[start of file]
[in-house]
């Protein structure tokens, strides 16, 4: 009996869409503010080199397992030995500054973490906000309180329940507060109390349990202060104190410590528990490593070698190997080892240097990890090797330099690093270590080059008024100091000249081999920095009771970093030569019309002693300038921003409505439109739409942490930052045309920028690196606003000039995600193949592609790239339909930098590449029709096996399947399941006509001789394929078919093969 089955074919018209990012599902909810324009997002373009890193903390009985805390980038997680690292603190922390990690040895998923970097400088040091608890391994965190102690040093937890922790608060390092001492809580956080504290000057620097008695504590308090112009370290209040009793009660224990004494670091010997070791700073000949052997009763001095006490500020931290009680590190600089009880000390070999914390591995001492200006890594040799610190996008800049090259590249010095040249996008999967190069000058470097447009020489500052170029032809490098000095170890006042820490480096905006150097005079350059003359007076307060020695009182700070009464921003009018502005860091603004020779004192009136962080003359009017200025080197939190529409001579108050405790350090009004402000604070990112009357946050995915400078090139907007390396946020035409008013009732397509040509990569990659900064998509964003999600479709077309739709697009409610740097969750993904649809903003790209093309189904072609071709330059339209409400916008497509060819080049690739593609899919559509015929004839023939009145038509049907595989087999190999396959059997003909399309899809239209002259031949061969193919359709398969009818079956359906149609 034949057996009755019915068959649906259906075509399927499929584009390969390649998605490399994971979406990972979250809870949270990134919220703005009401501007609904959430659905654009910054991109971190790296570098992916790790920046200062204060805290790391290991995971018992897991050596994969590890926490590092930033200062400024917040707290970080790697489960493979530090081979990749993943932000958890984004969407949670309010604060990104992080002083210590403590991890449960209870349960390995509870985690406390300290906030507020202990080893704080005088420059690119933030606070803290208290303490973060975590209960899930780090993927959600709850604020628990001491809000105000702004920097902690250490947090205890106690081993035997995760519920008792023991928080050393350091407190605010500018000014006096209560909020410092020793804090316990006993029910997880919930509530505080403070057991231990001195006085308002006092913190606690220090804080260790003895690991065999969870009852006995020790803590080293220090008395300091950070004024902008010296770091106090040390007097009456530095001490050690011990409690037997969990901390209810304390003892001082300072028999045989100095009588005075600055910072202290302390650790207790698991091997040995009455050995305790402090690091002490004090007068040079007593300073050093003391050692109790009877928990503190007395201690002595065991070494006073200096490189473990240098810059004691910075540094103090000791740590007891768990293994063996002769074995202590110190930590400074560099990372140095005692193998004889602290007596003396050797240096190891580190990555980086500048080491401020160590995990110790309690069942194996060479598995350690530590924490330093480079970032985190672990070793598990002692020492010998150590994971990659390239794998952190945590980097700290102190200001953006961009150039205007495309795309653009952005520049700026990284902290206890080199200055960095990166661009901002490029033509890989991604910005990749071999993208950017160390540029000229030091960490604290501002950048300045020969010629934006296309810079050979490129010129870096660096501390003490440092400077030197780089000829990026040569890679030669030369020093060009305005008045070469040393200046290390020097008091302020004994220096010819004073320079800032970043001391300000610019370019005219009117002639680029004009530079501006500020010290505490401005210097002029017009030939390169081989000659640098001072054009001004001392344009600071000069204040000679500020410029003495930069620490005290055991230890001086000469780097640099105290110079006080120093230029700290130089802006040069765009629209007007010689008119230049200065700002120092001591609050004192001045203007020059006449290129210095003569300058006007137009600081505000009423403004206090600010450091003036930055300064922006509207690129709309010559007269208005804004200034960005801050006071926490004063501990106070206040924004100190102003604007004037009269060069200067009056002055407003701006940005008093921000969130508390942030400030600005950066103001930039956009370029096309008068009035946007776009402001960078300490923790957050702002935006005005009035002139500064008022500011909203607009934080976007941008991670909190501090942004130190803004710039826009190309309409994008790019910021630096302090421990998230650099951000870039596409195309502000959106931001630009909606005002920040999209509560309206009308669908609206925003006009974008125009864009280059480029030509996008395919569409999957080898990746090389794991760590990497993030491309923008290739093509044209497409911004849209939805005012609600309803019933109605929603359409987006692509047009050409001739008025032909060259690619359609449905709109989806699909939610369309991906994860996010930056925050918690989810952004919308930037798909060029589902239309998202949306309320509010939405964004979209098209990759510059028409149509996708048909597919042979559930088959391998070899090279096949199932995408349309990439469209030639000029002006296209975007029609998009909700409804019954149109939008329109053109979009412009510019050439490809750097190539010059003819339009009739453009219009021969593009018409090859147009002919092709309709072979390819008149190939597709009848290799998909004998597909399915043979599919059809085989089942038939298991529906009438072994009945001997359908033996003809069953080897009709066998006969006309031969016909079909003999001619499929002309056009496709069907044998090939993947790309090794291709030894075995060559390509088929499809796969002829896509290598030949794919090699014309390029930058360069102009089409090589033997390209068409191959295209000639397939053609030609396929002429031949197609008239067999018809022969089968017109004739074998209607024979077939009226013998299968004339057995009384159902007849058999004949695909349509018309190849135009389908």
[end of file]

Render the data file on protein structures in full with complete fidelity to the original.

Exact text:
[in-house]
């Protein structure tokens, strides 16, 4: 009996869409503010080199397992030995500054973490906000309180329940507060109390349990202060104190410590528990490593070698190997080892240097990890090797330099690093270590080059008024100091000249081999920095009771970093030569019309002693300038921003409505439109739409942490930052045309920028690196606003000039995600193949592609790239339909930098590449029709096996399947399941006509001789394929078919093969 089955074919018209990012599902909810324009997002373009890193903390009985805390980038997680690292603190922390990690040895998923970097400088040091608890391994965190102690040093937890922790608060390092001492809580956080504290000057620097008695504590308090112009370290209040009793009660224990004494670091010997070791700073000949052997009763001095006490500020931290009680590190600089009880000390070999914390591995001492200006890594040799610190996008800049090259590249010095040249996008999967190069000058470097447009020489500052170029032809490098000095170890006042820490480096905006150097005079350059003359007076307060020695009182700070009464921003009018502005860091603004020779004192009136962080003359009017200025080197939190529409001579108050405790350090009004402000604070990112009357946050995915400078090139907007390396946020035409008013009732397509040509990569990659900064998509964003999600479709077309739709697009409610740097969750993904649809903003790209093309189904072609071709330059339209409400916008497509060819080049690739593609899919559509015929004839023939009145038509049907595989087999190999396959059997003909399309899809239209002259031949061969193919359709398969009818079956359906149609 034949057996009755019915068959649906259906075509399927499929584009390969390649998605490399994971979406990972979250809870949270990134919220703005009401501007609904959430659905654009910054991109971190790296570098992916790790920046200062204060805290790391290991995971018992897991050596994969590890926490590092930033200062400024917040707290970080790697489960493979530090081979990749993943932000958890984004969407949670309010604060990104992080002083210590403590991890449960209870349960390995509870985690406390300290906030507020202990080893704080005088420059690119933030606070803290208290303490973060975590209960899930780090993927959600709850604020628990001491809000105000702004920097902690250490947090205890106690081993035997995760519920008792023991928080050393350091407190605010500018000014006096209560909020410092020793804090316990006993029910997880919930509530505080403070057991231990001195006085308002006092913190606690220090804080260790003895690991065999969870009852006995020790803590080293220090008395300091950070004024902008010296770091106090040390007097009456530095001490050690011990409690037997969990901390209810304390003892001082300072028999045989100095009588005075600055910072202290302390650790207790698991091997040995009455050995305790402090690091002490004090007068040079007593300073050093003391050692109790009877928990503190007395201690002595065991070494006073200096490189473990240098810059004691910075540094103090000791740590007891768990293994063996002769074995202590110190930590400074560099990372140095005692193998004889602290007596003396050797240096190891580190990555980086500048080491401020160590995990110790309690069942194996060479598995350690530590924490330093480079970032985190672990070793598990002692020492010998150590994971990659390239794998952190945590980097700290102190200001953006961009150039205007495309795309653009952005520049700026990284902290206890080199200055960095990166661009901002490029033509890989991604910005990749071999993208950017160390540029000229030091960490604290501002950048300045020969010629934006296309810079050979490129010129870096660096501390003490440092400077030197780089000829990026040569890679030669030369020093060009305005008045070469040393200046290390020097008091302020004994220096010819004073320079800032970043001391300000610019370019005219009117002639680029004009530079501006500020010290505490401005210097002029017009030939390169081989000659640098001072054009001004001392344009600071000069204040000679500020410029003495930069620490005290055991230890001086000469780097640099105290110079006080120093230029700290130089802006040069765009629209007007010689008119230049200065700002120092001591609050004192001045203007020059006449290129210095003569300058006007137009600081505000009423403004206090600010450091003036930055300064922006509207690129709309010559007269208005804004200034960005801050006071926490004063501990106070206040924004100190102003604007004037009269060069200067009056002055407003701006940005008093921000969130508390942030400030600005950066103001930039956009370029096309008068009035946007776009402001960078300490923790957050702002935006005005009035002139500064008022500011909203607009934080976007941008991670909190501090942004130190803004710039826009190309309409994008790019910021630096302090421990998230650099951000870039596409195309502000959106931001630009909606005002920040999209509560309206009308669908609206925003006009974008125009864009280059480029030509996008395919569409999957080898990746090389794991760590990497993030491309923008290739093509044209497409911004849209939805005012609600309803019933109605929603359409987006692509047009050409001739008025032909060259690619359609449905709109989806699909939610369309991906994860996010930056925050918690989810952004919308930037798909060029589902239309998202949306309320509010939405964004979209098209990759510059028409149509996708048909597919042979559930088959391998070899090279096949199932995408349309990439469209030639000029002006296209975007029609998009909700409804019954149109939008329109053109979009412009510019050439490809750097190539010059003819339009009739453009219009021969593009018409090859147009002919092709309709072979390819008149190939597709009848290799998909004998597909399915043979599919059809085989089942038939298991529906009438072994009945001997359908033996003809069953080897009709066998006969006309031969016909079909003999001619499929002309056009496709069907044998090939993947790309090794291709030894075995060559390509088929499809796969002829896509290598030949794919090699014309390029930058360069102009089409090589033997390209068409191959295209000639397939053609030609396929002429031949197609008239067999018809022969089968017109004739074998209607024979077939009226013998299968004339057995009384159902007849058999004949695909349509018309190849135009389908």